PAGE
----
In the preferred embodiment, each port, 20, 22, 24 and 26, is associated with one of the transparent members, 28, 30, 32 and 34, respectively. Each port, 20, 22, 24 and 26, preferably includes a blind hole 60 extending into the associated transparent member, 28, 30, 32 and 34, and a means 62 disposed therein for collimating and a light beam traversing the port, 22, 24, 26 or 28. Each port, 20, 23, 24 and 26, is adapted to receive an optical fiber 64 for connecting the device 10 with an optical system. The use and parameter of recessed ports for connecting optical fiber to a liquid crystal optical switching device is discussed and described in U.S. patent application Ser. No. 795,156 entitled LIQUID CRYSTAL OPTICAL SWITCHING DEVICE filed on even date herewith and assigned to the assignee hereof. This application is deemed incorporated herein by reference.

In the device 10 the first and second transparent members, 28 and 30, respectively, include the first input and output ports, 20 and 22, respectively, and are disposed on opposing sides of the first means 16 for selectively changing the polarization of a light beam component passing therethrough. In addition, the first polarization changing means 16 and the first and second transparent members, 28 and 30, respectively, are all disposed on one side of the beam splitting means 12 and recombining means 14. In one specific arrangement, the first electrode 50 of the first polarization changing means 16 is oriented proximate the first transparent member 28 and the second electrode thereof is proximate the second transparent member 30. Hence, the first polarization means 16 and the first and second transparent members, 28 and 30, as discrete elements can be preassembled prior to assembly with the discrete beam splitting means 12 and recombining means 14.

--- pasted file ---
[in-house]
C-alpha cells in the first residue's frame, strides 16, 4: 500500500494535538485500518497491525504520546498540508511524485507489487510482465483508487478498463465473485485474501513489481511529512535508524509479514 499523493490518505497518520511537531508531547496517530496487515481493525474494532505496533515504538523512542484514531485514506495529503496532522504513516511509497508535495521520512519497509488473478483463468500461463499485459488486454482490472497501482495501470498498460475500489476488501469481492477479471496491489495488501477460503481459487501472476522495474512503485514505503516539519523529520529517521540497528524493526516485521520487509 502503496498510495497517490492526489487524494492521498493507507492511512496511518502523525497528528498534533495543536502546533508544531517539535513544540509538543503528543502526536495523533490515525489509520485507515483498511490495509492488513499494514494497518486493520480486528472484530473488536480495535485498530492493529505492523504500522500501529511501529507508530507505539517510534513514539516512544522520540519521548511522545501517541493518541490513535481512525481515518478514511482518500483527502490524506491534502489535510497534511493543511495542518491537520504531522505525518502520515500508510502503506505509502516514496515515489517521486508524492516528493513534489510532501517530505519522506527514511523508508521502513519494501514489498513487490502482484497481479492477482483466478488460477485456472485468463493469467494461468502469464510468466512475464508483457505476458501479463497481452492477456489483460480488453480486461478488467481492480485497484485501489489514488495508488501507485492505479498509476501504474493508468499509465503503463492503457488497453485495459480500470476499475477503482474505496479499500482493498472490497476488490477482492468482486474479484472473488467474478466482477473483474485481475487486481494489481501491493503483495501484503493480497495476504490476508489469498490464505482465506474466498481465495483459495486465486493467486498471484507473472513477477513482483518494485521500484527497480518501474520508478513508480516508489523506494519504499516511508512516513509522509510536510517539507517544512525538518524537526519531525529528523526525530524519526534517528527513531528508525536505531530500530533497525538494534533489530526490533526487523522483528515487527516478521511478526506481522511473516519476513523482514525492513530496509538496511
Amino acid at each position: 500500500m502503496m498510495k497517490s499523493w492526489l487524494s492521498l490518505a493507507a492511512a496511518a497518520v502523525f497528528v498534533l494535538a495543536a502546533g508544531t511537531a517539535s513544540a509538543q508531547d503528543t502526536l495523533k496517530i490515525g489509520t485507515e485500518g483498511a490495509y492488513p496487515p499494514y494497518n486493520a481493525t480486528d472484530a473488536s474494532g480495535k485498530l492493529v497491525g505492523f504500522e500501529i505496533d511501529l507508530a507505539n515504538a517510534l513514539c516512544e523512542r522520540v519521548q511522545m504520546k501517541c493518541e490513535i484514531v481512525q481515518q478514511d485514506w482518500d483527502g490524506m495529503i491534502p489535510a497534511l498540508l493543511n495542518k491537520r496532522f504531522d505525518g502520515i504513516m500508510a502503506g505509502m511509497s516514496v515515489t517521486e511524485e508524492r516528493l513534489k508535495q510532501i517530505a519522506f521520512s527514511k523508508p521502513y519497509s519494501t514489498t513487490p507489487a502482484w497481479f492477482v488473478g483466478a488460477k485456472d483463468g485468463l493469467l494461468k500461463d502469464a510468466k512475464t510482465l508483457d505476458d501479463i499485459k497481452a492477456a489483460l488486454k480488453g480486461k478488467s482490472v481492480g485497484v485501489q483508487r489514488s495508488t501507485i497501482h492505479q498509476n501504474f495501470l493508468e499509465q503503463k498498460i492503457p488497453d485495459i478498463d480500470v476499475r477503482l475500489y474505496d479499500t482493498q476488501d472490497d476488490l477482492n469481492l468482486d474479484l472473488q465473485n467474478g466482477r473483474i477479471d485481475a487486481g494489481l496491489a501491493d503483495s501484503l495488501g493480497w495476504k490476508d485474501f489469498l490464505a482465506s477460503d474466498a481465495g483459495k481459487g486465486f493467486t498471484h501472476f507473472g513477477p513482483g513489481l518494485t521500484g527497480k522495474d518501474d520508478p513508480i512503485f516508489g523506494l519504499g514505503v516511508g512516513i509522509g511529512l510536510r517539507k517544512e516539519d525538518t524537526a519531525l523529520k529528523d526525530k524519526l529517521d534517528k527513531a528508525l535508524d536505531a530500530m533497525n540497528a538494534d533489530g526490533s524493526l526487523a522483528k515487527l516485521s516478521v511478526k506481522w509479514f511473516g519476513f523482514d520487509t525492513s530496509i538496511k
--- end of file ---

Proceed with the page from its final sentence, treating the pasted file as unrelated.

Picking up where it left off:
Similarly, the third transparent member 32 having the second output port 24 associated therewith, the fourth transparent member 34 having the second input port 26 associated therewith and the second polarization changing means 18 can be preassembled prior to the final assembly of the device 10.

In the embodiment shown in FIGS. 1 and 2 the first and fourth transparent members, 28 and 34, respectively, are cooperatively sized with the first and second polarization changing means, 16 and 18, respectively, and the second and third transparent members, 30 and 32, respectively, such that the polarized components of an incident light beam are redirected toward the beam recombining means 14 by the air/member interface thereof prior to traversing the polarization changing means, 16 and 18.

In the specific implementation, the beam splitting means 12 and the beam recombining means 14 includes a nematic liquid crystal material 38 such as EM 1132 manufactured and marketed by E. Merck of Rahway, N.J. The boundary members, 40 and 42 are glass slides having a thickness of about 0.5 millimeters and spaced apart about 12 micrometers. The twisted nematic liquid crystal material 44 is, for example, EM 1132 marketed and manufactured by E. Merck of Rahway, N.J. The transparent members, 28, 30, 32 and 34, are, preferably, molded clear plastic.

In operation, the nematic liquid crystal material 38 of the beam splitting means 12 and the beam recombining means 14 characteristically completely reflects perpendicularly polarized light, represented by solid line paths in the drawings, and appears transparent to parallel polarized light, represented by the dashed line paths in the drawings. Hence, when a plane polarized light beam is incident thereupon at, or greater than, the critical angle, the parallel polarized component is substantially completely transmitted therethrough, i.e., the incident light beam is split into two components. Upon being split into the parallel and perpendicular components, the components are directed to the transparent member/air interfaces of the first and fourth transparent members, 28 and 34, respectively, whereat they are redirected, i.e., reflected through the first and second polarization changing means, 16 and 18, respectively, and recombine in the nematic liquid crystal recombining means 14. Whereafter, as shown in FIG. 1, the recombined light beam exits the device 10 via the first output port 22.